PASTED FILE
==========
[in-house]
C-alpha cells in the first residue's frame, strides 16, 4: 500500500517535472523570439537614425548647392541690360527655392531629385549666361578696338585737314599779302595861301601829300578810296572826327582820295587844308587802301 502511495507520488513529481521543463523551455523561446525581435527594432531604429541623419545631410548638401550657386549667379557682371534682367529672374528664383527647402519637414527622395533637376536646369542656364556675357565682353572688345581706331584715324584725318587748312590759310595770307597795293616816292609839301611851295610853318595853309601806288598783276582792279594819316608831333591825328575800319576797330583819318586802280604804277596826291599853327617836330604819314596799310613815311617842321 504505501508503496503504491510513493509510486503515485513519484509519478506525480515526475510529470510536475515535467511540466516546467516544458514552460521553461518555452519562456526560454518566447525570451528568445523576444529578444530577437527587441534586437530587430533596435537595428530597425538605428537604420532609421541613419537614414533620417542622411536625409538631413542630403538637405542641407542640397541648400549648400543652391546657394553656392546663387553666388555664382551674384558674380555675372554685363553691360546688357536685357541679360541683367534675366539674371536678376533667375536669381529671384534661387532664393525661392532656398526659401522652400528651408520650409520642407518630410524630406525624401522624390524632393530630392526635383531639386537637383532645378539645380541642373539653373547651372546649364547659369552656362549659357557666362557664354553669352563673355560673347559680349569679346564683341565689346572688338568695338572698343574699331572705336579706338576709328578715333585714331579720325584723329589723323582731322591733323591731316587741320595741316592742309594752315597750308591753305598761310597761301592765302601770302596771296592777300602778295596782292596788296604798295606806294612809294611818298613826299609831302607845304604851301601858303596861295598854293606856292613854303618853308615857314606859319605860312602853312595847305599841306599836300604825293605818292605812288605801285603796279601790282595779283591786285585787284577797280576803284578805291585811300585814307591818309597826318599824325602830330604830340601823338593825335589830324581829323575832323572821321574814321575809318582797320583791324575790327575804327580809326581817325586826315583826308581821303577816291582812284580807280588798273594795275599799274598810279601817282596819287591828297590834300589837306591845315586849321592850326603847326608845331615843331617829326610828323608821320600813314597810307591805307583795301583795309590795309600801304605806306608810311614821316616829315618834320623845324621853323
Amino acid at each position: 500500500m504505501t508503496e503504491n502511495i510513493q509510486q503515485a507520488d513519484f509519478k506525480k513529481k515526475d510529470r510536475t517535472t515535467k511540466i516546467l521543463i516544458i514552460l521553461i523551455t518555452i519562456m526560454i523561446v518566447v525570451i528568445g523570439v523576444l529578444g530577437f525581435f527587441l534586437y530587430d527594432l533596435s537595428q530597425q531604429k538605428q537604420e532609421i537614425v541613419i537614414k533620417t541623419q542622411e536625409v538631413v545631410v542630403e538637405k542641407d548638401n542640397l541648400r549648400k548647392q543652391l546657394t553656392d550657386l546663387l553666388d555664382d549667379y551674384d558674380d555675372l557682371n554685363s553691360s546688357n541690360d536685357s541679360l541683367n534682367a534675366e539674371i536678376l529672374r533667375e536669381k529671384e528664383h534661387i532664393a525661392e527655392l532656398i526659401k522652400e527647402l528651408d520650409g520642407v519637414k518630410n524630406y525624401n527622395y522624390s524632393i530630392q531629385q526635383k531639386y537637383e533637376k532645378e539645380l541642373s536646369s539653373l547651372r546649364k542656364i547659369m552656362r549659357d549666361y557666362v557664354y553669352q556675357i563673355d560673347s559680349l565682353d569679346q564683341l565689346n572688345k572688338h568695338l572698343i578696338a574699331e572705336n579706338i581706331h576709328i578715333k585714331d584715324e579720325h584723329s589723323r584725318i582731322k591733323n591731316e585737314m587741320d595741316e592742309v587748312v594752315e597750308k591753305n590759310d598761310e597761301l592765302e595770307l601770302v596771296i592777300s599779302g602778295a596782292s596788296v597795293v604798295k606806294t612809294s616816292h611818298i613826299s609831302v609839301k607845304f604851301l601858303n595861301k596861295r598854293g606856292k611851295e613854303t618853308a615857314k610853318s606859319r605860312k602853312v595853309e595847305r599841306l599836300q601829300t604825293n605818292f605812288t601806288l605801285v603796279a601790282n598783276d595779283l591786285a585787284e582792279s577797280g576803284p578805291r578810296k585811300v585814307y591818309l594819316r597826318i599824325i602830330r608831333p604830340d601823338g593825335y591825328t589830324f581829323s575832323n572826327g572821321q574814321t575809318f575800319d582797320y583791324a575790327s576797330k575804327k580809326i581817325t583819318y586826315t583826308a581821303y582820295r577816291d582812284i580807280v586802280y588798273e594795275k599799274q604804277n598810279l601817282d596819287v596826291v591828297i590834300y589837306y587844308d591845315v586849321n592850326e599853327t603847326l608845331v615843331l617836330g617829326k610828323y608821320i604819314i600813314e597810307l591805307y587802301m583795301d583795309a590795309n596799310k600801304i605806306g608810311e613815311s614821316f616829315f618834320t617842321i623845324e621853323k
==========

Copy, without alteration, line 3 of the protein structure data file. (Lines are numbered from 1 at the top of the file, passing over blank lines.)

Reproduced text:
Amino acid at each position: 500500500m504505501t508503496e503504491n502511495i510513493q509510486q503515485a507520488d513519484f509519478k506525480k513529481k515526475d510529470r510536475t517535472t515535467k511540466i516546467l521543463i516544458i514552460l521553461i523551455t518555452i519562456m526560454i523561446v518566447v525570451i528568445g523570439v523576444l529578444g530577437f525581435f527587441l534586437y530587430d527594432l533596435s537595428q530597425q531604429k538605428q537604420e532609421i537614425v541613419i537614414k533620417t541623419q542622411e536625409v538631413v545631410v542630403e538637405k542641407d548638401n542640397l541648400r549648400k548647392q543652391l546657394t553656392d550657386l546663387l553666388d555664382d549667379y551674384d558674380d555675372l557682371n554685363s553691360s546688357n541690360d536685357s541679360l541683367n534682367a534675366e539674371i536678376l529672374r533667375e536669381k529671384e528664383h534661387i532664393a525661392e527655392l532656398i526659401k522652400e527647402l528651408d520650409g520642407v519637414k518630410n524630406y525624401n527622395y522624390s524632393i530630392q531629385q526635383k531639386y537637383e533637376k532645378e539645380l541642373s536646369s539653373l547651372r546649364k542656364i547659369m552656362r549659357d549666361y557666362v557664354y553669352q556675357i563673355d560673347s559680349l565682353d569679346q564683341l565689346n572688345k572688338h568695338l572698343i578696338a574699331e572705336n579706338i581706331h576709328i578715333k585714331d584715324e579720325h584723329s589723323r584725318i582731322k591733323n591731316e585737314m587741320d595741316e592742309v587748312v594752315e597750308k591753305n590759310d598761310e597761301l592765302e595770307l601770302v596771296i592777300s599779302g602778295a596782292s596788296v597795293v604798295k606806294t612809294s616816292h611818298i613826299s609831302v609839301k607845304f604851301l601858303n595861301k596861295r598854293g606856292k611851295e613854303t618853308a615857314k610853318s606859319r605860312k602853312v595853309e595847305r599841306l599836300q601829300t604825293n605818292f605812288t601806288l605801285v603796279a601790282n598783276d595779283l591786285a585787284e582792279s577797280g576803284p578805291r578810296k585811300v585814307y591818309l594819316r597826318i599824325i602830330r608831333p604830340d601823338g593825335y591825328t589830324f581829323s575832323n572826327g572821321q574814321t575809318f575800319d582797320y583791324a575790327s576797330k575804327k580809326i581817325t583819318y586826315t583826308a581821303y582820295r577816291d582812284i580807280v586802280y588798273e594795275k599799274q604804277n598810279l601817282d596819287v596826291v591828297i590834300y589837306y587844308d591845315v586849321n592850326e599853327t603847326l608845331v615843331l617836330g617829326k610828323y608821320i604819314i600813314e597810307l591805307y587802301m583795301d583795309a590795309n596799310k600801304i605806306g608810311e613815311s614821316f616829315f618834320t617842321i623845324e621853323k